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Tesla told to provide documents involving Musk compensation

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The ruling by Vice Chancellor Joseph Slights Jr. came in response to a motion to compel filed on behalf of shareholders who have accused Musk and Tesla’s board of directors of breaching their fiduciary duties to the company and its stockholders, granting unjust enrichment to Musk and wasting corporate assets.

While granting the plaintiffs access to certain documents that Musk either sent or received, Slights denied access to a broader range of other documents that defense attorneys have argued are similarly protected by attorney-client privilege.

Slights said documents that Musk shared with Tesla general counsel Todd Maron or deputy general counsel Jonathan Chang before the board signed off on the compensation plan should be provided to the shareholder plaintiffs.

The plaintiffs have argued that Chang and Maron, who was Musk’s former divorce attorney, worked to advance Musk’s interests and negotiated on his behalf against the board’s compensation committee.

“Leveraging his control, close personal relationships, and reputation for retribution, Musk co-opted Maron and Chang to help him structure the plan free from committee involvement,” plaintiffs’ attorneys wrote in asking Slights to force the company to turn over documents.

“Musk and his agents handed the committee a fully-baked plan,” they added.

While Slights agreed that communications directly involving Musk should be disclosed, he refused to order defense attorneys to turn over other communications among board members, Chang and Maron, and an outside law firm.

The judge said there was no basis for him to order the production of documents that may be protected by attorney-client privilege when the information might be available from other sources. He noted that Musk, Maron, Chang and compensation committee chair Ira Ehrenpreis have yet to be deposed in the case.

The plaintiffs argued in their motion to compel that Tesla was improperly shielding hundreds of documents that Maron or Chang shared with the compensation committee and its advisers.

Attorney Gregory Varallo told Slights on Monday that the plaintiffs in the lawsuit, which was filed in 2018, still don’t have an answer to a simple question: “Whose idea was the largest compensation plan ever designed?”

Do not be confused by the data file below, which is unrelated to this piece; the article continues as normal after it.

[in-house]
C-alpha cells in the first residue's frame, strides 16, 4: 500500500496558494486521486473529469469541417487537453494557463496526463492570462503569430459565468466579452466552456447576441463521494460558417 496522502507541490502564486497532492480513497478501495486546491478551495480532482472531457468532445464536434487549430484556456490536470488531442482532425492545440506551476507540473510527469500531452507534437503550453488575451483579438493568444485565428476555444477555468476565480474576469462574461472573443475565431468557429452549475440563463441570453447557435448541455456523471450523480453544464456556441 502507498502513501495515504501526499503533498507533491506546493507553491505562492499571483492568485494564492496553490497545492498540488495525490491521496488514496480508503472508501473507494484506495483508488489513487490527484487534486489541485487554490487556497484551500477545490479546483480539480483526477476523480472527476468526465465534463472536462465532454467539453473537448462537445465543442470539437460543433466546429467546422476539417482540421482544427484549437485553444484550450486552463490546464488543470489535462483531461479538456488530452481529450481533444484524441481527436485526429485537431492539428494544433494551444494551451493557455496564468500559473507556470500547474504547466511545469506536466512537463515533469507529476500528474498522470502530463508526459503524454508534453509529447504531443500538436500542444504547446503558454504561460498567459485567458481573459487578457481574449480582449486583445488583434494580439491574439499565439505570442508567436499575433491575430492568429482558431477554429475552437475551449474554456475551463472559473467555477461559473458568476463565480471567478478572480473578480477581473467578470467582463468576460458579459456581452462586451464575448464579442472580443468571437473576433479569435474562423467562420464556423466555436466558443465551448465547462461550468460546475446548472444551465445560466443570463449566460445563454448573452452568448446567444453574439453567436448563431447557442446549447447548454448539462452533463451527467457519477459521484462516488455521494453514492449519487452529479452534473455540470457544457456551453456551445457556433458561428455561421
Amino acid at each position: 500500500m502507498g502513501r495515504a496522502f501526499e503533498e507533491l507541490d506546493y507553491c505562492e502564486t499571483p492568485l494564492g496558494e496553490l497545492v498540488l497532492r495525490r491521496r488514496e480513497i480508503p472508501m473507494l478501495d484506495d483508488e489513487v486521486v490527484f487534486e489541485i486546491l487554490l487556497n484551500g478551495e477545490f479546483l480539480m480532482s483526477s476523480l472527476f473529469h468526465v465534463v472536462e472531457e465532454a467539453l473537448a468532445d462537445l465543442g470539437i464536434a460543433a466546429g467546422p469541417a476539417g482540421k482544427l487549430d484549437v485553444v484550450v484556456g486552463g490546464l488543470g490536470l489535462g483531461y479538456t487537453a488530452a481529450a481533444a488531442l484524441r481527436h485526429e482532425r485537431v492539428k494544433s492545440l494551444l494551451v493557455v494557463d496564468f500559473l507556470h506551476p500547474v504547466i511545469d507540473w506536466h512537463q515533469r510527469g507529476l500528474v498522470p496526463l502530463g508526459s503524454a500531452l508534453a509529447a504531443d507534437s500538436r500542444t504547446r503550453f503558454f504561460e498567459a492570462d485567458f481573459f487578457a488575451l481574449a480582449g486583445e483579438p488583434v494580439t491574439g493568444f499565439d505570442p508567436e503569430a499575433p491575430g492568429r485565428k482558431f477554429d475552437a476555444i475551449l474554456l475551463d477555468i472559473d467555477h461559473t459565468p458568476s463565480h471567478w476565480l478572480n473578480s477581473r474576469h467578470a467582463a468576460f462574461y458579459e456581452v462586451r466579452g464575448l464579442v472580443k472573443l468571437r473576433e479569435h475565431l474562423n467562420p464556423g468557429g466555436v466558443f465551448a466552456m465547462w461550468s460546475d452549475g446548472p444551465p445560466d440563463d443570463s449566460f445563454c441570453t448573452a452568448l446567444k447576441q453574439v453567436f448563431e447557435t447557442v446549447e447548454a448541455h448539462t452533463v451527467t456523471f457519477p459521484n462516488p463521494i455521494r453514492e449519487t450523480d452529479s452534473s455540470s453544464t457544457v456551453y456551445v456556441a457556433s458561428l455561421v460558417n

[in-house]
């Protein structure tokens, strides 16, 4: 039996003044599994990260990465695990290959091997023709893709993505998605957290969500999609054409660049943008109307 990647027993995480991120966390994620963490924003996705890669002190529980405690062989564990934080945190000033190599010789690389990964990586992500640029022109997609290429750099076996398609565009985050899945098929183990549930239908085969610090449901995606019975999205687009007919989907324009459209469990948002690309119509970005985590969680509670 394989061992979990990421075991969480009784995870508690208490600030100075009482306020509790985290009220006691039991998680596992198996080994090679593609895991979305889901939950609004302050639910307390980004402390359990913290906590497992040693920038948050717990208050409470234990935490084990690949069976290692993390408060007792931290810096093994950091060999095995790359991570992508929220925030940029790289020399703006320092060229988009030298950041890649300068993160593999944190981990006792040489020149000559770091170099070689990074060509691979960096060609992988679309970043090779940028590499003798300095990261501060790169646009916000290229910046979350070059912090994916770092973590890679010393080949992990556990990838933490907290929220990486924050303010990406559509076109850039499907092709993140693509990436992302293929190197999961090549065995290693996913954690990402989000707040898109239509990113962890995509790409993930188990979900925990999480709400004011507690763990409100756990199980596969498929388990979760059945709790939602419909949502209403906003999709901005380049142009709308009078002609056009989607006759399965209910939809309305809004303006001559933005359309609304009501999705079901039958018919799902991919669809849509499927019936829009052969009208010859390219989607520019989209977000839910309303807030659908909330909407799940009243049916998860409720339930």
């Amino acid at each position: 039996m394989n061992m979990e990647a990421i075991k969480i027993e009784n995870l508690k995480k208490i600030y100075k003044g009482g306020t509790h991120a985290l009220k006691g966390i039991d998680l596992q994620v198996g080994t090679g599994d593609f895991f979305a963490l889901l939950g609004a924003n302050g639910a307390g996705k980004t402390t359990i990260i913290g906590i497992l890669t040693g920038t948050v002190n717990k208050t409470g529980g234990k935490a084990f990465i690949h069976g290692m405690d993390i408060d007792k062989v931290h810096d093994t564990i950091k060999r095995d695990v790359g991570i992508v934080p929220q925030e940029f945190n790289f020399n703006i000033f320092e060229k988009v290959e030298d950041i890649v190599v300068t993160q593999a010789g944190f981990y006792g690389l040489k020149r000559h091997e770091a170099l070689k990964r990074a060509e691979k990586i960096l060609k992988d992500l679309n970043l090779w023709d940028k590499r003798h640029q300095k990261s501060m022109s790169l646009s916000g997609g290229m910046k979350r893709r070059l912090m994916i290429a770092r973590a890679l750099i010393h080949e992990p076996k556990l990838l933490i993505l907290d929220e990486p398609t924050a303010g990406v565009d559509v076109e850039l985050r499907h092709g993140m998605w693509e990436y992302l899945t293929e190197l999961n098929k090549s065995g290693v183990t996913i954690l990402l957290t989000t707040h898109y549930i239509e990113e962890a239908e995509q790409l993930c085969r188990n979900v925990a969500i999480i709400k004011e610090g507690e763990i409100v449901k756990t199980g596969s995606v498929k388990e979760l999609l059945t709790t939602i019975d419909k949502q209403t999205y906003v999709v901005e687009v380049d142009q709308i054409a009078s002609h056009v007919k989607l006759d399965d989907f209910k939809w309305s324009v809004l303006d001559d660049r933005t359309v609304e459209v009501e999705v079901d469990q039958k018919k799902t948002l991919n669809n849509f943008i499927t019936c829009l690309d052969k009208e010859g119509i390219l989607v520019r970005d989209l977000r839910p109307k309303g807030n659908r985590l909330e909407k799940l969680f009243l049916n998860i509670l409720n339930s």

“If you read the record to date, no one seems to know,” said Varallo.

“There was quite a lot of sausage-making taking place before this was even a twinkle in the eye of the compensation committee,” he added.

Vanessa Lavely, an attorney representing the Tesla directors, told Slights that the board followed “a robust process” to develop and approve the compensation plan.

“There was absolutely no rubber-stamping here, and the defendants look forward to the opportunity to present this record to the court,” she said.

In 2019, Slights refused to dismiss the breach-of-duty claims against Musk and Tesla directors, and an unjust enrichment claim against Musk.

Under Delaware’s “business judgment” rule, courts typically give strong deference to a corporate board’s decision-making unless there is evidence that directors had conflicts or acted in bad faith. If a plaintiff is able to overcome the business judgment rule’s presumption, the board’s action is then subject to an “entire fairness” analysis, which shifts the burden to the corporation to show that the deal involved both fair dealing and fair price.

Slights said that because the plaintiffs had adequately pleaded that Musk was a controlling shareholder and had a conflict of interest, the case lent itself to “heightened judicial suspicion.”

Under the plan, Musk stands to reap billions if the electric car and solar panel maker hits ambitious market capitalization and operational milestones. For each of 12 milestones the company achieves, Musk, who already owned more than 20% of Tesla when the plan was approved, would get stock equal to 1% of outstanding shares at the time of the grant.

Each milestone includes growing Tesla’s market capitalization by $50 billion and meeting aggressive revenue and pretax profit growth targets. Musk would receive the full benefit of the pay plan, $55.8 billion, only if he leads Tesla to a market capitalization of $650 billion and unprecedented revenues and earnings within a decade.

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Google is about to start automatically enrolling users in 2FA

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In recent months, vulnerable apps, hacked websites, and zero-day exploits have accounted for an increasing amount of the reporting that we do here at BGR. There is risk in everything we do online, but there are many ways to mitigate that risk, such as turning on two-factor authentication (2FA) for any apps, services, or accounts that offer it. Speaking of 2FA, Google decided to take matters into its own hands on that front, as the company announced Thursday that it will soon enable 2FA by default for anyone with an “appropriately configured” Google account.